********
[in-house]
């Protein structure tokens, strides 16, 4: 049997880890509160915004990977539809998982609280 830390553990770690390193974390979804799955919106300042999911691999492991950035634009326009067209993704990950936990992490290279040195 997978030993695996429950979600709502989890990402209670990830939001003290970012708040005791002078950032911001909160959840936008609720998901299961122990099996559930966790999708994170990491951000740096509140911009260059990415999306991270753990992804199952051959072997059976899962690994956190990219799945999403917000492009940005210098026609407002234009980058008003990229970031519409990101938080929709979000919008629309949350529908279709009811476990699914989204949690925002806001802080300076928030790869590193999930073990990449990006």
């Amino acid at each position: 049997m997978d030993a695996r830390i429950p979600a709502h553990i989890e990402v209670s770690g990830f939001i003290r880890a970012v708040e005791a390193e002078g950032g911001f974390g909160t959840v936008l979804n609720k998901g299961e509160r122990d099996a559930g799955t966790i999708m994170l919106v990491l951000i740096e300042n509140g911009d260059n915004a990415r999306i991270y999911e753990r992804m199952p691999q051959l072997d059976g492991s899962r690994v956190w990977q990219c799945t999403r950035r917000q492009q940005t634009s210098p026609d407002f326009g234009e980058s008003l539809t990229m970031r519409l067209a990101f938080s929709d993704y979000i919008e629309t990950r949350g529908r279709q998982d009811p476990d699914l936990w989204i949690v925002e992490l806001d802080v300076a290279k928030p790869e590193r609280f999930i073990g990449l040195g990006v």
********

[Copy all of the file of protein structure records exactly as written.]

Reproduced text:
[in-house]
């Protein structure tokens, strides 16, 4: 049997880890509160915004990977539809998982609280 830390553990770690390193974390979804799955919106300042999911691999492991950035634009326009067209993704990950936990992490290279040195 997978030993695996429950979600709502989890990402209670990830939001003290970012708040005791002078950032911001909160959840936008609720998901299961122990099996559930966790999708994170990491951000740096509140911009260059990415999306991270753990992804199952051959072997059976899962690994956190990219799945999403917000492009940005210098026609407002234009980058008003990229970031519409990101938080929709979000919008629309949350529908279709009811476990699914989204949690925002806001802080300076928030790869590193999930073990990449990006």
């Amino acid at each position: 049997m997978d030993a695996r830390i429950p979600a709502h553990i989890e990402v209670s770690g990830f939001i003290r880890a970012v708040e005791a390193e002078g950032g911001f974390g909160t959840v936008l979804n609720k998901g299961e509160r122990d099996a559930g799955t966790i999708m994170l919106v990491l951000i740096e300042n509140g911009d260059n915004a990415r999306i991270y999911e753990r992804m199952p691999q051959l072997d059976g492991s899962r690994v956190w990977q990219c799945t999403r950035r917000q492009q940005t634009s210098p026609d407002f326009g234009e980058s008003l539809t990229m970031r519409l067209a990101f938080s929709d993704y979000i919008e629309t990950r949350g529908r279709q998982d009811p476990d699914l936990w989204i949690v925002e992490l806001d802080v300076a290279k928030p790869e590193r609280f999930i073990g990449l040195g990006v």